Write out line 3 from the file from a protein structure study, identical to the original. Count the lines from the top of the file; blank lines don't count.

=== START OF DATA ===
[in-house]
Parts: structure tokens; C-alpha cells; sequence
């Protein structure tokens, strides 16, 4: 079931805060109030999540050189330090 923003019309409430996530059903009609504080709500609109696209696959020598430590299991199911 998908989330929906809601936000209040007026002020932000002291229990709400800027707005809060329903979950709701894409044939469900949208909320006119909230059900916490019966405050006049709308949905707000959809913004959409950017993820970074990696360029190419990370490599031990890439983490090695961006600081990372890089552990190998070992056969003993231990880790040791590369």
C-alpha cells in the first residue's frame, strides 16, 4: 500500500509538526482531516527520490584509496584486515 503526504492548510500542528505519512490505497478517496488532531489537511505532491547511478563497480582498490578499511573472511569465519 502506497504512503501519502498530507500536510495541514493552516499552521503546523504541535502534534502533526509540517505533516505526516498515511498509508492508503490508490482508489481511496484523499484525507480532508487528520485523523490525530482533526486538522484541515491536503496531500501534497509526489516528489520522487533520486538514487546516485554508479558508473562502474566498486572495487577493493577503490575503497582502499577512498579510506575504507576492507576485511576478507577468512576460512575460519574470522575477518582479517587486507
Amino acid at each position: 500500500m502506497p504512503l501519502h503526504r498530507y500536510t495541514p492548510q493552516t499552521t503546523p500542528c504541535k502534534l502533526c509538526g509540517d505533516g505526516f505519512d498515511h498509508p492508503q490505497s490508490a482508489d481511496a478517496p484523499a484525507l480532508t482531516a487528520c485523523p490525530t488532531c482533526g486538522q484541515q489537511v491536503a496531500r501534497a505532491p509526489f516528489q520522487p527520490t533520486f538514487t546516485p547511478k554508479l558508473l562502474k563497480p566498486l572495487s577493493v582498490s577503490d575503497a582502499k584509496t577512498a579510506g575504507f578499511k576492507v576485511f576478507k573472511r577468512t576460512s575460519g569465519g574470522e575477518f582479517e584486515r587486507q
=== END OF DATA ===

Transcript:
């Protein structure tokens, strides 16, 4: 079931805060109030999540050189330090 923003019309409430996530059903009609504080709500609109696209696959020598430590299991199911 998908989330929906809601936000209040007026002020932000002291229990709400800027707005809060329903979950709701894409044939469900949208909320006119909230059900916490019966405050006049709308949905707000959809913004959409950017993820970074990696360029190419990370490599031990890439983490090695961006600081990372890089552990190998070992056969003993231990880790040791590369």